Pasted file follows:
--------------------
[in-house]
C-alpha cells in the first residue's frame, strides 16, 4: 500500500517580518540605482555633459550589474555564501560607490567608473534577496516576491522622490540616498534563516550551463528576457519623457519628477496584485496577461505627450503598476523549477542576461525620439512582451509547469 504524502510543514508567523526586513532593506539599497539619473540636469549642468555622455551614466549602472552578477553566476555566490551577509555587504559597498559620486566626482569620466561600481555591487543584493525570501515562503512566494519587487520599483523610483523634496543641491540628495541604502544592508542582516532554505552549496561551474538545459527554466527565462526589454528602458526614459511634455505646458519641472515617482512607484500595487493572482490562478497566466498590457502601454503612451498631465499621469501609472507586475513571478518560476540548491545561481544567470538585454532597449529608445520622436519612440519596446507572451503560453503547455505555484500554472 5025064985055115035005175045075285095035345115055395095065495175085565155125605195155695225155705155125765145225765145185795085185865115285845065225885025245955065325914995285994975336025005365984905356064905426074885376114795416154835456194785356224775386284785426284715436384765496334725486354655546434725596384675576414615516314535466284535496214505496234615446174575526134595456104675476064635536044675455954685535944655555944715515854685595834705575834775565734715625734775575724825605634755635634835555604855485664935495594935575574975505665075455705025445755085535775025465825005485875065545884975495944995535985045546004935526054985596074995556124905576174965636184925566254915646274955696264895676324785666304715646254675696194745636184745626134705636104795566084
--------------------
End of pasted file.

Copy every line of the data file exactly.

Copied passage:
[in-house]
C-alpha cells in the first residue's frame, strides 16, 4: 500500500517580518540605482555633459550589474555564501560607490567608473534577496516576491522622490540616498534563516550551463528576457519623457519628477496584485496577461505627450503598476523549477542576461525620439512582451509547469 504524502510543514508567523526586513532593506539599497539619473540636469549642468555622455551614466549602472552578477553566476555566490551577509555587504559597498559620486566626482569620466561600481555591487543584493525570501515562503512566494519587487520599483523610483523634496543641491540628495541604502544592508542582516532554505552549496561551474538545459527554466527565462526589454528602458526614459511634455505646458519641472515617482512607484500595487493572482490562478497566466498590457502601454503612451498631465499621469501609472507586475513571478518560476540548491545561481544567470538585454532597449529608445520622436519612440519596446507572451503560453503547455505555484500554472 5025064985055115035005175045075285095035345115055395095065495175085565155125605195155695225155705155125765145225765145185795085185865115285845065225885025245955065325914995285994975336025005365984905356064905426074885376114795416154835456194785356224775386284785426284715436384765496334725486354655546434725596384675576414615516314535466284535496214505496234615446174575526134595456104675476064635536044675455954685535944655555944715515854685595834705575834775565734715625734775575724825605634755635634835555604855485664935495594935575574975505665075455705025445755085535775025465825005485875065545884975495944995535985045546004935526054985596074995556124905576174965636184925566254915646274955696264895676324785666304715646254675696194745636184745626134705636104795566084